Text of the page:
By Jennifer M. Keeler
Debra Reinhardt has the kind of job most people would not want to have. As Competition Manager for the US Dressage Finals presented by Adequan®, it is up to her to make sure that this annual equestrian showcase runs like a well-oiled machine, and that competitors who travel to Lexington from across the country will hopefully have an unforgettable experience. The responsibility and expectations are incredibly high, but Reinhardt wouldn’t have it any other way.
“Every year it’s like a big puzzle to put together, but I love the challenge,” said Reinhardt. “I love organizing competitions and especially the Finals – it’s something I’m passionate about and I hope it shows. I believe in this event and I feel like it is so important for the dressage community in this country.”
Right from the get-go, Reinhardt knew the US Dressage Finals were going to be something special, and she was determined to be a part of it. “Janine Malone had a passion for this project, and from the very beginning I could see her reasoning behind it,” she explained. “It made me excited to have all of the regions come together in one place and compete the best against the best.
“So when they began accepting bids for management positions for the inaugural Finals in 2013, of course I submitted a proposal and I said I would do anything from show secretary to stall cleaner – I didn’t care, I just wanted to be there,” Reinhardt continued. “They had so many great people from across the country just like me apply, so they divided up duties and asked me to be the Event Coordinator. I had to make sure the flowers were done and the judges were fed, that the VIP area was correct and the volunteers were ready to go. I worked in that role for four years and loved every minute. Then in 2017 they were seeking a new show manager, so I applied for that position and that’s what I do now.”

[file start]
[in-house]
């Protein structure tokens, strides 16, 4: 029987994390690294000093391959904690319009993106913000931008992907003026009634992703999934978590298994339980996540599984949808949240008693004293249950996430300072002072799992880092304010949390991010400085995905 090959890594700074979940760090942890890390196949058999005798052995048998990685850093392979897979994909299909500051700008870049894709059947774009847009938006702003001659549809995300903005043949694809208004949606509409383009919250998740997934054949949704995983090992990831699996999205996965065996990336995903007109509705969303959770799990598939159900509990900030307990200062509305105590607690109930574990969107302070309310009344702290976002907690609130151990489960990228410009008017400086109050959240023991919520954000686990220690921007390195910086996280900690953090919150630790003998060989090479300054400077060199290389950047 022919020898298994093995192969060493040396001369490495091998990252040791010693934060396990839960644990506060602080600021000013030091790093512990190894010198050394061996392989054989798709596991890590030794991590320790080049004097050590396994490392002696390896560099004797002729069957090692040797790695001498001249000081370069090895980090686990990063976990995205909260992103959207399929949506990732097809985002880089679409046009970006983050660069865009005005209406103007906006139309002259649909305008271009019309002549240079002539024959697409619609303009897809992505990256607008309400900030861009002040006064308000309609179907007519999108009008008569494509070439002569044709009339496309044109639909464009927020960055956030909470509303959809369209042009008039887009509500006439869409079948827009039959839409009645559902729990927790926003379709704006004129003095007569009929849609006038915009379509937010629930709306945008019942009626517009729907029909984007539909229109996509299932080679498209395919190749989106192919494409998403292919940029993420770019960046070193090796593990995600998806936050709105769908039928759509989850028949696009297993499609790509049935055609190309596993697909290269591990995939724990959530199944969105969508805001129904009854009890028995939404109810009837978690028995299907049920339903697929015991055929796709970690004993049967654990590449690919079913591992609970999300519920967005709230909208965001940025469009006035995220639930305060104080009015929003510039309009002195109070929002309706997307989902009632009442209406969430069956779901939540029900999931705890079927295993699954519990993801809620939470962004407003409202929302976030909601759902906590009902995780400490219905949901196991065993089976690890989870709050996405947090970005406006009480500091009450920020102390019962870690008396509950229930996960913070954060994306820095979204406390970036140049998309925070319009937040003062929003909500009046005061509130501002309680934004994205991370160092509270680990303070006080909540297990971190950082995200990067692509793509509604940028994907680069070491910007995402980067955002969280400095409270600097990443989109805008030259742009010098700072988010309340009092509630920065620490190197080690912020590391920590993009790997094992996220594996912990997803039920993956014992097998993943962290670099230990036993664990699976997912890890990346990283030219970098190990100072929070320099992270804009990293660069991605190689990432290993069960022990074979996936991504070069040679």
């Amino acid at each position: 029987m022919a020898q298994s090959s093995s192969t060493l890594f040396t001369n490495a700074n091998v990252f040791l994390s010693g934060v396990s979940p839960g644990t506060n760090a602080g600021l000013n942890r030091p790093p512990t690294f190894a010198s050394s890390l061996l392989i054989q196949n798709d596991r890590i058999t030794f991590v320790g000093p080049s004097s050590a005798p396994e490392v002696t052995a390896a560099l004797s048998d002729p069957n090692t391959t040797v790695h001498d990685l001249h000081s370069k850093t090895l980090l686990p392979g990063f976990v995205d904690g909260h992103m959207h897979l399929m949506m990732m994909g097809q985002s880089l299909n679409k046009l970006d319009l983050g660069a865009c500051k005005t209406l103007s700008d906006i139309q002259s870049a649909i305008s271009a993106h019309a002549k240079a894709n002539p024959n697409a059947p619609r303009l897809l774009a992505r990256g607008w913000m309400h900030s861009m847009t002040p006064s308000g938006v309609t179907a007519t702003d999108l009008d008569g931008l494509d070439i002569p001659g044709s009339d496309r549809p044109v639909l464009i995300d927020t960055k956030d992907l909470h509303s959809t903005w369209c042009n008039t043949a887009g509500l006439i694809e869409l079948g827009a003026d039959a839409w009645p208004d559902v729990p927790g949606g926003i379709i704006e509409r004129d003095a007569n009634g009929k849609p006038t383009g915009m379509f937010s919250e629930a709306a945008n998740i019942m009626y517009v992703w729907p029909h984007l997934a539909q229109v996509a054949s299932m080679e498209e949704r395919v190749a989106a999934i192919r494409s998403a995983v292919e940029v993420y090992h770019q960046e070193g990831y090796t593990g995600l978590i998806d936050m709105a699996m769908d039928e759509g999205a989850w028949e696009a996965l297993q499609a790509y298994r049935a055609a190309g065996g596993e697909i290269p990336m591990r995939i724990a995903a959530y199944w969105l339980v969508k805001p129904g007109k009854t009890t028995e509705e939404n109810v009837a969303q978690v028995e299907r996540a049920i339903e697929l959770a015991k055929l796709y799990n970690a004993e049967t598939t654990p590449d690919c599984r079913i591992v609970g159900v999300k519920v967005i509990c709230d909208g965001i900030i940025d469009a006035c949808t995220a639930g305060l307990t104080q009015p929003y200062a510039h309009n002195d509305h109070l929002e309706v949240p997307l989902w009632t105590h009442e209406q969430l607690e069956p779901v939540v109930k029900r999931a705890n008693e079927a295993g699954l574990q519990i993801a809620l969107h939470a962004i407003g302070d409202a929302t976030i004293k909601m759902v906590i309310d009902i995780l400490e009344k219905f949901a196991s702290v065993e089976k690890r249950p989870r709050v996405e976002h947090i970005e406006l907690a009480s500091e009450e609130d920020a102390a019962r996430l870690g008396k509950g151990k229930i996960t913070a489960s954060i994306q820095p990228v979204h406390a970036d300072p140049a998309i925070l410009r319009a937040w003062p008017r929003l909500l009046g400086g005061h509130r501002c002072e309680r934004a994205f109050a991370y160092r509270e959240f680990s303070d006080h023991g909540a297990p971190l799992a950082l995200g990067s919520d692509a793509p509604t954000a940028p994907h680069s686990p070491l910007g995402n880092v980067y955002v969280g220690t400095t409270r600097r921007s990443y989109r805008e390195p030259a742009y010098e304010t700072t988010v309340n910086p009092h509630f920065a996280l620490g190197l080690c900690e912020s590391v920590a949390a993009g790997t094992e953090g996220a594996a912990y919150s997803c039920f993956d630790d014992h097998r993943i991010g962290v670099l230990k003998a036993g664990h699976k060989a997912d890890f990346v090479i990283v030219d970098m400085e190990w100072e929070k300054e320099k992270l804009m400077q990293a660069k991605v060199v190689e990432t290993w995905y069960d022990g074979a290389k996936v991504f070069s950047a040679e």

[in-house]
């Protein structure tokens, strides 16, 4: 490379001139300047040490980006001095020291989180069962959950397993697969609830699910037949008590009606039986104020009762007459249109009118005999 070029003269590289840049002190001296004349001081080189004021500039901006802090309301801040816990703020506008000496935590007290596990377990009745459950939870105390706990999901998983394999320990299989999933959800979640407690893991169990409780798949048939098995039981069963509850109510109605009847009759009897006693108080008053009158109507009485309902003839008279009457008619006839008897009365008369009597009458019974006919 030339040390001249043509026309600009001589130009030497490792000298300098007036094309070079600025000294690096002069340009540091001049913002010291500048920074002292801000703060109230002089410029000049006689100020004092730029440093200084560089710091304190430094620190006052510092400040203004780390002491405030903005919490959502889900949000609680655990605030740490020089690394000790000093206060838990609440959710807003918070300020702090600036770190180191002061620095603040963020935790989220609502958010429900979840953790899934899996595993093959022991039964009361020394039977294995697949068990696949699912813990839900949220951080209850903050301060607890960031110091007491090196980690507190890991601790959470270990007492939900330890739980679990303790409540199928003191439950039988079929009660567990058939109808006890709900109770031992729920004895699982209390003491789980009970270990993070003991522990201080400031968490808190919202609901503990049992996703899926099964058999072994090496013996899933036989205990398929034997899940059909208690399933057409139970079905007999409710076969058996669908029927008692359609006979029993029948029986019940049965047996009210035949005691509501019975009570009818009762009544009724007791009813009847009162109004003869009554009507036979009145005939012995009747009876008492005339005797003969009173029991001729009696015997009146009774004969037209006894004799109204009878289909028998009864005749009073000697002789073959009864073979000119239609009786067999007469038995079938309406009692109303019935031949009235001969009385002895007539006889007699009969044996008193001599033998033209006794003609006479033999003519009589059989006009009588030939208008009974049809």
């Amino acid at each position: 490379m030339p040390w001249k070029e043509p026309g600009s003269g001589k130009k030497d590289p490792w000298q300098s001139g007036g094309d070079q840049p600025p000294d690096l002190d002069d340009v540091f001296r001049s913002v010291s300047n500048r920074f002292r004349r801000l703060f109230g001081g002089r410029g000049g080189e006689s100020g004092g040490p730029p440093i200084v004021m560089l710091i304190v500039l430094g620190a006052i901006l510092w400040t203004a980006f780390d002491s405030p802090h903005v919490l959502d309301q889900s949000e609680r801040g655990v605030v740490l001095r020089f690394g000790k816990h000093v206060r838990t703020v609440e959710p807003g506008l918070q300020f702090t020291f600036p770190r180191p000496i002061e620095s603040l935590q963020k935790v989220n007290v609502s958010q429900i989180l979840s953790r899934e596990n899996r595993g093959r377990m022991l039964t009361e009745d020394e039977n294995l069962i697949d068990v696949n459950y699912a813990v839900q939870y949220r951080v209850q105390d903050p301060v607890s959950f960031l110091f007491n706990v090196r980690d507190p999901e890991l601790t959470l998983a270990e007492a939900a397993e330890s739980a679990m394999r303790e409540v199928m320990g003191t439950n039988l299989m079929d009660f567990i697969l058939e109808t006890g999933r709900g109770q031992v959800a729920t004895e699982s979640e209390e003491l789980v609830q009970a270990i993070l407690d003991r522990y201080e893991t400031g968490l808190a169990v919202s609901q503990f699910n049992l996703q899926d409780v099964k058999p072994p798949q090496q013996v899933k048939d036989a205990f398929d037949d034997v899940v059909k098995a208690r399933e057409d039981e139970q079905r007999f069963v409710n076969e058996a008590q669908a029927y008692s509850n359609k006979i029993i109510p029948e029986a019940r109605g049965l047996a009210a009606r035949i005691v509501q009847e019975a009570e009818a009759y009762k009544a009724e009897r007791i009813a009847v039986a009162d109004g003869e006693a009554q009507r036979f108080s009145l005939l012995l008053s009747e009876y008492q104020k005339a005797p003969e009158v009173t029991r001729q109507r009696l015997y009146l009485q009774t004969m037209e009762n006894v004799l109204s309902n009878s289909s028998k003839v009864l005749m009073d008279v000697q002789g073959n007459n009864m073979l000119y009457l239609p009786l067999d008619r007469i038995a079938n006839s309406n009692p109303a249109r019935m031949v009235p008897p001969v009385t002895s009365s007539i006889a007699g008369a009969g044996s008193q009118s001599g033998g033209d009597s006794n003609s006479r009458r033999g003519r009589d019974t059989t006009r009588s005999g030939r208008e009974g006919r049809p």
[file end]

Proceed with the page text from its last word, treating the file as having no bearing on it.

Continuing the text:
Returning for this year’s Finals, Reinhardt will once again be the ringmaster of a six-ring circus welcoming 380 open and adult amateur Finals competitors from across the country, representing all nine USDF regions and competing for national titles and $100,000 in prize money across 30 different divisions from Training Level to Grand Prix. Even with so many things to do every day, Reinhardt makes a point to take time to oversee her favorite activity.
“The awards ceremonies are what I love most – watching people’s faces makes it all worth it,” she explained. “They look so happy and proud that they made it and are getting a ribbon at the Finals, even if they’re a little terrified cantering around the Alltech Arena! Also I love watching the interaction between the volunteers and competitors. Our volunteer team is incredible and they are near and dear to my heart – every one of them want to be there and are so happy just to be a part of this event.”
But the first six editions of the Finals haven’t been without challenges for Reinhardt and the rest of the organizing team. In addition to weather (which can rapidly fluctuate in November in Kentucky between balmy and frigid with little notice), the Finals have also experienced some growing pains. Since 2013 entries have dramatically increased, and last year the trend shifted into a slightly different direction.
“Even though the approximate number of entries was generally the same in 2018, we had significantly more rides – about 130 more,” Reinhardt elaborated. “People aren’t coming here for just one class anymore – they’re entering multiple championship divisions and/or cross-entering into the open show, getting more bang for their buck.”